Apple CEO Tim Cook sat down with President Trump in the Oval Office yesterday, to air their substantial differences over trade. Apple is the world’s most successful manifestation of a global supply chain; Trump has been unabashedly blunt in his criticism of Apple’s China-based suppliers.
So will Cook get Trump to back off his China trade war? Or will Trump get Cook to build more factories in the U.S.? In the long run, it may not matter, argues Fortune contributor Ian Bremmer, who is one of the most thoughtful observers of the global political-economic scene. Bremmer is an unapologetic globalist (as am I.) But in his new book: Us vs. Them: The Failure of Globalism, he says that critics who focus on Trump “and ignore the underlying emergencies that lifted him to the White House…exacerbate the American problem of us vs. them.”
Anti-globalist sentiment is going to spread, Bremmer argues. That’s because the problems of inequality that have plagued the developed world are about to move to developing countries. With AI and other new technologies reinventing industry, those countries won’t be able to play the China game of providing unskilled labor to the rest of the world. As a result, “it is going to get worse.”
So what’s the solution? There is no simple fix, but Bremmer advocates a new social contract that involves new approaches to lifelong education and training, new ideas on taxation, a reorganization of the social safety net to help those trying to survive in the gig economy, and new thinking about other programs that can help those left behind. And he argues there is a big role for the private sector to play. “Private companies and institutions will be a crucial part of any serious effort to rewrite the social contract, because they can incubate ideas that government won’t and experiment in ways that government can’t.” (That’s exactly why we at Fortune have created the CEO Initiative…which you can read more about here.)
Bremmer’s book is short, but thoughtful—a style we favor at CEO Daily. You can order it here.
Has the Cambridge Analytica scandal affected Facebook's bottom line? Well, Q1 revenue was up 49% to $12 billion and EPS up to $1.69, both beating estimates. Daily active users were up to 1.45 billion, much as expected. The markets responded positively, sending Facebook's shares up 7% in after-hours trading. But that said, a fair amount of the scandal played out this month, after Q1. Fortune
Ford plans to make another $11.5 billion in cuts in order to reach a profit margin target of 8% by 2020, two years earlier than was previously planned. The plan means the end of the line for the Fusion and Taurus sedans. Ford wants to save $25.5 billion by 2022. "We're going to feed the healthy part of our business and deal decisively with areas that destroy value," said CEO Jim Hackett. Bloomberg
Sky Bidding War
Comcast has formalized its bid for Sky, which it first revealed back in February. The move, at £12.50 per share, led Sky to withdraw its recommendation of 21st Century Fox's rival bid, which was only £10.75 per share. We may now see a bidding war evolve, as the news of Comcast's formal offer sent Sky's shares up to £13.59. BBC
Tesla has lost another key executive. This time it's chip-design rockstar Jim Keller, who was heading up the automaker's Autopilot program. Keller, a former AMD and Apple engineer, is joining Intel. His replacement is Pete Bannon, another former Apple employee who has been at Tesla for a couple years. The new Autopilot leads are well-credentialed, but Tesla does seem to have trouble hanging onto talent. Fortune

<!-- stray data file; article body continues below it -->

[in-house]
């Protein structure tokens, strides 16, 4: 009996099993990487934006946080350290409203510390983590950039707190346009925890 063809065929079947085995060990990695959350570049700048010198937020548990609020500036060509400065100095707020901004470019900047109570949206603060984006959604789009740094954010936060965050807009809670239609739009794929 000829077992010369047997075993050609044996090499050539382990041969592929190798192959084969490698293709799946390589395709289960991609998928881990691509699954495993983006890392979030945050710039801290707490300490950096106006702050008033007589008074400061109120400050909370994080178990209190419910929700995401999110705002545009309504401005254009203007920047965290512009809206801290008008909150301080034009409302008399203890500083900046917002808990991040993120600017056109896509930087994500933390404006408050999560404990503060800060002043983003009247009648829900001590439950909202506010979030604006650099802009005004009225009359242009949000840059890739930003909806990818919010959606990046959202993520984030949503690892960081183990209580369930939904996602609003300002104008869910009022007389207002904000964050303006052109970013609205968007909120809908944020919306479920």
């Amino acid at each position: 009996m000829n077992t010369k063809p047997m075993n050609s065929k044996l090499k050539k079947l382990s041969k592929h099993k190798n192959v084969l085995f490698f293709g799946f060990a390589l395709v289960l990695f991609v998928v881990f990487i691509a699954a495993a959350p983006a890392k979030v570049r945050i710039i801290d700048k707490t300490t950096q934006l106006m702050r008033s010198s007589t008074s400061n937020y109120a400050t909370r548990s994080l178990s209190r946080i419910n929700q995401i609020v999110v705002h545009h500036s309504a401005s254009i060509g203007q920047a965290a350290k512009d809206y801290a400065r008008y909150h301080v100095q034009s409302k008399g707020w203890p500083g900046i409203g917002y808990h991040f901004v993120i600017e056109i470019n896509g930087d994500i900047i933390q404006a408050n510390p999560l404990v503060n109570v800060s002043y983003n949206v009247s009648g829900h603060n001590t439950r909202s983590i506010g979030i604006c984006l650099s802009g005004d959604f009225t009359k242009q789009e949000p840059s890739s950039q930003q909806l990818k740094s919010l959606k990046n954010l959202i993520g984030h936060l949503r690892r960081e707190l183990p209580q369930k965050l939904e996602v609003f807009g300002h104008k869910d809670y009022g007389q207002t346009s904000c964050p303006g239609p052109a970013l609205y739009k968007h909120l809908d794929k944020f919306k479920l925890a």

Around the Water Cooler
Nintendo's new president is Shuntaro Furukawa, who replaces Tatsumi Kimishima. Furukawa is relatively young, though he has worked at Nintendo since 1994—mostly in accounting, but in corporate planning since 2015. "He is fluent in English. He may be the perfect person to fill the communication gap that exists between Nintendo and investors," said Jefferies Group analyst Atul Goyal. Fortune
GDPR Strikes Again
Europe's incoming privacy overhaul is having a big effect on messaging apps. First WhatsApp set a new age limit of 16 for its European users; now Snapchat is going to stop retaining certain data about kids under that age in the EU. The data includes precise location history. Snap's stock dropped 7% after the WhatsApp move, but Snapchat's take on GDPR compliance doesn't cut off its crucial teen base. Financial Times
The Chinese telecoms equipment and phone manufacturer Huawei is under investigation by the Justice Department for violation of Iran sanctions. The question now is whether Huawei will end up like ZTE, denied access to U.S. components and software. With ZTE, that potentially means a ban on using Android, and Huawei is one of the biggest Android device manufacturers out there. Wall Street Journal
Uber Draws a Line
Will Uber keep withdrawing from territories while buying stakes in its victorious competitors? Nope, according to Chief Operating Officer Barney Harford, who told CNBC: "…Going forward we have no interest in doing transactions for minority stakes…the markets that we remain in today are core markets for us, we are doubling down on our investment and we are very committed to these markets." Let's see how that plays out in sub-Saharan Africa, which key investor SoftBank has suggested isn't one of those core markets, and where Uber is still active. Harford only specifically mentioned North Africa as a territory to maintain. CNBC
This edition of CEO Daily was edited by David Meyer. Find previous editions here, and sign up for other Fortune newsletters here.